5. Jonny Lang

Jonny Lang was born in Fargo, North Dakota on January 29, 1981. He was influenced by electric guitar blues artists like Albert Collins, B.B. King and Stevie Ray Vaughan as well as gospel and soul music for his voice. He released Smokin, his first album in 1995 when he was only 14 years old which became a regional hit and led to a recording contract with “A&M Records” in 1996. With an amazing soulfully coarse and weathered sounding voice accompanied by stellar guitar licks he became a new sensation. After recording his second album and first major label release, Lie To Me became a commercial success and resulted in his opening for the Rolling Stones during their Bridges To Babylon tour. He became a Christian in 2000 and his songs in some cases reflected his faith after this. As an example “My Love Remains” was a collaboration with CCM gospel artist Steve Curtis Chapman. He’s been nominated for a Grammy Award three times and won it in 1999 for Turn Around as “Best Rock or Rap Gospel Album.”

4. Eric Johnson

Eric Johnson was born in Austin, Texas August 17, 1954 and inherited his passion for music from his parents. By the time he was five he was playing the piano and began writing songs a few years later. He was first exposed to the guitar when his brother began playing with a band and a year later he acquired his own axe and began to play in local rock groups. A couple of his main musical influences were Jimi Hendrix and John McLaughlin. In 1976 he began a solo career and he signed a six year recording contract that turned out to go nowhere and stalled his career. After his contract terminated in 1984 he began performing as part of the regular lineup on “Austin City Limits.” Tones his first album released in 1986 wasn’t properly promoted and only sold fifty-thousand copies. He ended up on Capitol Record’s label and after meticulously working on his second album Ah Via Musicom, it was released in 1990. It was well received, went Gold, sold eight-hundred-thousand copies and he won a Grammy in 1992 for “Cliffs of Dover.” Guitar Player Magazine’s Readers poll from 1990 to 1994 named Eric as “Best Overall Guitarist.”

3. Warren Haynes

Warren Haynes was born in Asheville, North Carolina in 1960 and didn’t begin playing guitar until he was 12. Prior to that he was fascinated with singing and loved the R&B that Motown and Memphis were producing at the time. Eric Clapton was his primary inspiration for guitar along with B. B. King and Jimi Hendrix to name some. As a teenager, he began playing in a band and when he was 20, country artist David Allen Coe hired him for his group and during this period he connected with Dickey Betts and Greg Allman. One thing led to another and in 1989 he joined the Allman Brothers Band for a reunion tour. He played with them until 1997 when he formed Gov’t Mule and released a couple of dozen albums. In 2004, he hooked up with the Dead after the former members of the Grateful Dead decided to tour together again after a nine-year hiatus. In his spare time, he also played with Dave Matthews and Derek Trucks’ bands and many others over the past three decades.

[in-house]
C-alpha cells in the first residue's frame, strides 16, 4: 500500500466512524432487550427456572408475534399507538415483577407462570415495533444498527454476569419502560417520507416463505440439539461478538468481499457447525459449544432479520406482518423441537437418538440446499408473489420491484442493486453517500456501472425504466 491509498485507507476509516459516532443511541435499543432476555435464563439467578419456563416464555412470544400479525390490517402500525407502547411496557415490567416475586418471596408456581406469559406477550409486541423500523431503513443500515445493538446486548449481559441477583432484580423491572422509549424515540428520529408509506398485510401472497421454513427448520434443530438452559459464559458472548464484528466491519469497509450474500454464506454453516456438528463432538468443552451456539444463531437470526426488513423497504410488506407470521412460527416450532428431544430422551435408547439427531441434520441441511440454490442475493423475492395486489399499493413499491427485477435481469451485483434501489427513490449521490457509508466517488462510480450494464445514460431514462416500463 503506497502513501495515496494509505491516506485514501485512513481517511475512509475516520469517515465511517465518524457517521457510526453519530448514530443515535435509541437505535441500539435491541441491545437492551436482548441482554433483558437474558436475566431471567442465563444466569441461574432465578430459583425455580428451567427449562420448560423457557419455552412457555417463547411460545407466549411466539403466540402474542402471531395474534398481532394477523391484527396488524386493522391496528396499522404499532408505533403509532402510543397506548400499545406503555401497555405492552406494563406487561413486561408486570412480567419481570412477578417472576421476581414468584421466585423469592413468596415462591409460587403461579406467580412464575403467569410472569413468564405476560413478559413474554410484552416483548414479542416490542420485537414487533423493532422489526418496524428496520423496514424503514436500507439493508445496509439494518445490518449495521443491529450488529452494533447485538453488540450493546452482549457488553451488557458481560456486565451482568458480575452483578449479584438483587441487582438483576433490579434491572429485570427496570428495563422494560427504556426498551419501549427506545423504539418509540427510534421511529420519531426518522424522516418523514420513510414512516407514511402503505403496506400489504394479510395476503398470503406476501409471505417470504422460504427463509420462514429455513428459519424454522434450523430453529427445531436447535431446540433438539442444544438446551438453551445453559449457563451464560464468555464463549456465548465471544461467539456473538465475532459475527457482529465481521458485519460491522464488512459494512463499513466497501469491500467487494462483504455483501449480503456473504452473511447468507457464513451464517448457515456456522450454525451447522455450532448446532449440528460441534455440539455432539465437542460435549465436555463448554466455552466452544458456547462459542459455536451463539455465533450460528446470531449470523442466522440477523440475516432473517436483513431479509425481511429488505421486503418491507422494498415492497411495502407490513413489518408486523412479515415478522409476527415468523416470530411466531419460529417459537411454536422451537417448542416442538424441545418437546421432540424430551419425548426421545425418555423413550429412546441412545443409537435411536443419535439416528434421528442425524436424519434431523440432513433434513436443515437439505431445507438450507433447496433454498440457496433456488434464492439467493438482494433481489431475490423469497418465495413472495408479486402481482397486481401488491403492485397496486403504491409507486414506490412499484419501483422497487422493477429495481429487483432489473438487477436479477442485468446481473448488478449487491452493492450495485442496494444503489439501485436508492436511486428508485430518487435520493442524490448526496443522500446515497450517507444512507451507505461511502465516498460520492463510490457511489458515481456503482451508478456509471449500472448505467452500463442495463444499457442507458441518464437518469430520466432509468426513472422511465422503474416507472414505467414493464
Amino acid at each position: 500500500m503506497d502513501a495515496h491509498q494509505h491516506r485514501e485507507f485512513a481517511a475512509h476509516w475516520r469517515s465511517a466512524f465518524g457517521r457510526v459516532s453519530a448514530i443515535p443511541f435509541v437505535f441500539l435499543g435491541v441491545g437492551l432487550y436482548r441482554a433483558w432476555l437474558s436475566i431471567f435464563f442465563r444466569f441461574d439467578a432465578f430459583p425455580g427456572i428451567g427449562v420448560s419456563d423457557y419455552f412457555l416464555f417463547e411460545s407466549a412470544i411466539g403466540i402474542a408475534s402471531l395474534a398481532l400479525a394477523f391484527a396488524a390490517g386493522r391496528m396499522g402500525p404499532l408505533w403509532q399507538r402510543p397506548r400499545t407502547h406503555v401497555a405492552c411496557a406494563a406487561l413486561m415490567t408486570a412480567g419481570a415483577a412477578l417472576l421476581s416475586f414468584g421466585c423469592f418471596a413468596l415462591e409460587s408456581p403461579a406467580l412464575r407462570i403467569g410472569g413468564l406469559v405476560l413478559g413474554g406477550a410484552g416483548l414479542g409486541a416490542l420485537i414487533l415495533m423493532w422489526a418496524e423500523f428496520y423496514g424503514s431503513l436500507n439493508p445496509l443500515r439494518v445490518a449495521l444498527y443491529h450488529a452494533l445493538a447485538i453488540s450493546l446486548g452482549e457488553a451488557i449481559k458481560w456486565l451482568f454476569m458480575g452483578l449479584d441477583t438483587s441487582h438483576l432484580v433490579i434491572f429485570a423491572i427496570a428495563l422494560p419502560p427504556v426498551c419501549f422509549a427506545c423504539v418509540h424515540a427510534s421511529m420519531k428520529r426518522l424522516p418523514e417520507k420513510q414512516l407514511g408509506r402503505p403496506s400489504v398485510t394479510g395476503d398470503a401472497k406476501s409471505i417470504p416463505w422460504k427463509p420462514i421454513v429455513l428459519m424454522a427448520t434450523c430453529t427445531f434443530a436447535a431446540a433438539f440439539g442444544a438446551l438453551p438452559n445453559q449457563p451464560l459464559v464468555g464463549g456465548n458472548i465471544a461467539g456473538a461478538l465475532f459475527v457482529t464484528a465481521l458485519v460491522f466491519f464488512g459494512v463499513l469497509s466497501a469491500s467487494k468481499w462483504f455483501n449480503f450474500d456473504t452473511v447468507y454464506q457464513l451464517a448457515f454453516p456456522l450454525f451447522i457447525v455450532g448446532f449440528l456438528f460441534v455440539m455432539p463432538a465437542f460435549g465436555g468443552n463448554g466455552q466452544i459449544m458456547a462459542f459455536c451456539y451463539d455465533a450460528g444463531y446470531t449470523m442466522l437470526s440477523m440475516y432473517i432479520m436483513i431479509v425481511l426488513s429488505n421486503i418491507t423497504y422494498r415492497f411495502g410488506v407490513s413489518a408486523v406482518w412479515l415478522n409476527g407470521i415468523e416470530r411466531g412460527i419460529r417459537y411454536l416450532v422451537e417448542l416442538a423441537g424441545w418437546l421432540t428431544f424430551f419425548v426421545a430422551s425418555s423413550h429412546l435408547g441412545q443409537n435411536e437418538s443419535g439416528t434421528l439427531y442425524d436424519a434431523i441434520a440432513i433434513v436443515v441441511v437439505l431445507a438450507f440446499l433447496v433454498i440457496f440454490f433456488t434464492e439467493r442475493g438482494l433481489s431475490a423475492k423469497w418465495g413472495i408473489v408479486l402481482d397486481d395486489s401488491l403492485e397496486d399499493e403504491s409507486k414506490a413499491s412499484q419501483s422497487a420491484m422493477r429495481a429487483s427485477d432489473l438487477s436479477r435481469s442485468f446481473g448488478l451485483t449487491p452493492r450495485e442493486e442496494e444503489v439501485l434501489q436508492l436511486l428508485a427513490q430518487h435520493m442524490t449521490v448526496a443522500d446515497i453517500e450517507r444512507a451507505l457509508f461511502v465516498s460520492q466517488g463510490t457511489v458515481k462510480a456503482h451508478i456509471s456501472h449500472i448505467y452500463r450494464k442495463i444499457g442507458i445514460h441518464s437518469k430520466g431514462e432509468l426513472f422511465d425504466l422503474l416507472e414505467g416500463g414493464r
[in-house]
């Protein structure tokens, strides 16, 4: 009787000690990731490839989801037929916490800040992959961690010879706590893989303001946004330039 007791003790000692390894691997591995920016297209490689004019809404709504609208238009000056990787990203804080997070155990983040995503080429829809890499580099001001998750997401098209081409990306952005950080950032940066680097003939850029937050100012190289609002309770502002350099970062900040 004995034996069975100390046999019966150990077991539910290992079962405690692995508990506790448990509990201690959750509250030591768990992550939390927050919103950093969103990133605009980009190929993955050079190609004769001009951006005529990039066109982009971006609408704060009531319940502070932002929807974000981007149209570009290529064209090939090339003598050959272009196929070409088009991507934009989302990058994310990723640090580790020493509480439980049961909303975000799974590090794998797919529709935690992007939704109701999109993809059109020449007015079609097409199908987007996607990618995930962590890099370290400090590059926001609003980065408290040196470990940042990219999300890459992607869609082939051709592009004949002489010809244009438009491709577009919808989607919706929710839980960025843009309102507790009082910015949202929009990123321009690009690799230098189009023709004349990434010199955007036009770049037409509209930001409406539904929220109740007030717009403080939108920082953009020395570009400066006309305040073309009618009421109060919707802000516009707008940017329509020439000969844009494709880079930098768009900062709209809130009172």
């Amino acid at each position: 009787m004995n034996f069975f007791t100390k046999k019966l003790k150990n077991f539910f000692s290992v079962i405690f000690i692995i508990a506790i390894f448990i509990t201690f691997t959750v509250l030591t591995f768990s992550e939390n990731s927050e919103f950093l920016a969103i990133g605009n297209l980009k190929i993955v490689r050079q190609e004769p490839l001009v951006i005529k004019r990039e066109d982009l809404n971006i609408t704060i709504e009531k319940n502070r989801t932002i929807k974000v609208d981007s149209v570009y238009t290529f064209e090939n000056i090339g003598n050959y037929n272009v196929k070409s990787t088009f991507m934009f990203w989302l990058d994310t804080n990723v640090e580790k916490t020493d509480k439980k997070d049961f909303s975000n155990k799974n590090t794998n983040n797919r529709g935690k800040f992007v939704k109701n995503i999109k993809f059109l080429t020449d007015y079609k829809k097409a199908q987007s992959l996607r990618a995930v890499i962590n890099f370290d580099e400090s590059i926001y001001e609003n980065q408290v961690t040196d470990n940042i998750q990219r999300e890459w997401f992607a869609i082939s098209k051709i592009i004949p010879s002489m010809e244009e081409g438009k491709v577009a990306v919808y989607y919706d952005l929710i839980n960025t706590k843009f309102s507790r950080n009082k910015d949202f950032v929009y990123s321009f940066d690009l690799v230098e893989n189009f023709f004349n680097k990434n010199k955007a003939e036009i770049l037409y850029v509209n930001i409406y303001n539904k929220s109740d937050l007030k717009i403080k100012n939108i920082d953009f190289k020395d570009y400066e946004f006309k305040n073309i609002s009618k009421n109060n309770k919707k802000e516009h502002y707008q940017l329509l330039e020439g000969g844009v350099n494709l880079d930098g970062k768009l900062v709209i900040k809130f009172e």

2. Kenny Wayne Shepherd

Kenny Wayne Shepherd was born in Shreveport, Louisiana June 12, 1977. He was musically inclined from an early age and graduated from toy guitars to a real one by the age of seven. The turning point was after he met Stevie Ray Vaughan and sat on stage during his performance. This was made possible because Kenny’s father was a local radio show host and occasional concert promoter. He performed on stage for the first time at the age of 13 and a video was made of it. After seeing the video, Irving Azoff signed Shepherd to a multiple record deal with Giant Records. Ledbetter Heights his first release was recorded when he was still seventeen and after its release in 1995 he opened up for the “Eagles” “Hell Freezes Over” tour in Austin, Texas. Shepherd’s song “Blue on Black” was one of the biggest hits of the 90s. Over the next quarter of a century he’s shared the stage with nearly every top blues and rock artist in the world along being nominated for six Grammy Awards.

1. Jeff Healey

Jeff  Healey was born in Toronto, Canada on March 25, 1966 and just before his first birthday and soon after he was adopted he became blind from retinoblastoma (a rare form of eye cancer.) He received his first guitar when he was only three years old and by the time that he was a teenager he became amazingly adept at playing it sitting down as if it were a lap steel guitar. He was also a proficient trumpet player and recorded traditional American jazz albums as well as blues rock. His breakthrough took place in 1989 after he was featured in the film Roadhouse starring Patrick Swayze and was featured on four cuts on the film sound track album. Throughout the 1990s he extensively toured all over North America and Europe as well as releasing three hit albums. He shared the stage and recorded with some of the best musicians in the world like Eric Clapton, B. B. King, The Rolling Stones, and Stevie Ray Vaughan to name some. During his career he was an inspiration to disabled people everywhere but unfortunately after suffering with sarcoma cancer for three years he died at the age of 41 on March 2, 2008.

Also see: Top 10 Blues Rock Guitarists of the 1980sTop 10 Blues Rock Guitarists of the 1970s | Top 10 Blues Rock Guitarists of the 1960s